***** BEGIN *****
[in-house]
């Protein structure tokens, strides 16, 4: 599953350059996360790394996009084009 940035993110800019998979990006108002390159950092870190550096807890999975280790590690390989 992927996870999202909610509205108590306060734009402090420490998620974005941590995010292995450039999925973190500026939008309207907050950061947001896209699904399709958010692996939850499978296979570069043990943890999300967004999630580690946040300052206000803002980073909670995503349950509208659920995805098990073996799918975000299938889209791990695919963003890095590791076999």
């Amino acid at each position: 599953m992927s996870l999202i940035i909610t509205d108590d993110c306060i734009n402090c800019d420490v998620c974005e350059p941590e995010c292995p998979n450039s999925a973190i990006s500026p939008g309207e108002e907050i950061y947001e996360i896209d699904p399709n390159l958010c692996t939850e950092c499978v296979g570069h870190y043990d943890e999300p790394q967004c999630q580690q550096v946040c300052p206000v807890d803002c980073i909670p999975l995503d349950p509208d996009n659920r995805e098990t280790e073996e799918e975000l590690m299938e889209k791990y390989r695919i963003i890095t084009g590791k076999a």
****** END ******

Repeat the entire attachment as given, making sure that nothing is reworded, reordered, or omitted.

[in-house]
């Protein structure tokens, strides 16, 4: 599953350059996360790394996009084009 940035993110800019998979990006108002390159950092870190550096807890999975280790590690390989 992927996870999202909610509205108590306060734009402090420490998620974005941590995010292995450039999925973190500026939008309207907050950061947001896209699904399709958010692996939850499978296979570069043990943890999300967004999630580690946040300052206000803002980073909670995503349950509208659920995805098990073996799918975000299938889209791990695919963003890095590791076999």
């Amino acid at each position: 599953m992927s996870l999202i940035i909610t509205d108590d993110c306060i734009n402090c800019d420490v998620c974005e350059p941590e995010c292995p998979n450039s999925a973190i990006s500026p939008g309207e108002e907050i950061y947001e996360i896209d699904p399709n390159l958010c692996t939850e950092c499978v296979g570069h870190y043990d943890e999300p790394q967004c999630q580690q550096v946040c300052p206000v807890d803002c980073i909670p999975l995503d349950p509208d996009n659920r995805e098990t280790e073996e799918e975000l590690m299938e889209k791990y390989r695919i963003i890095t084009g590791k076999a």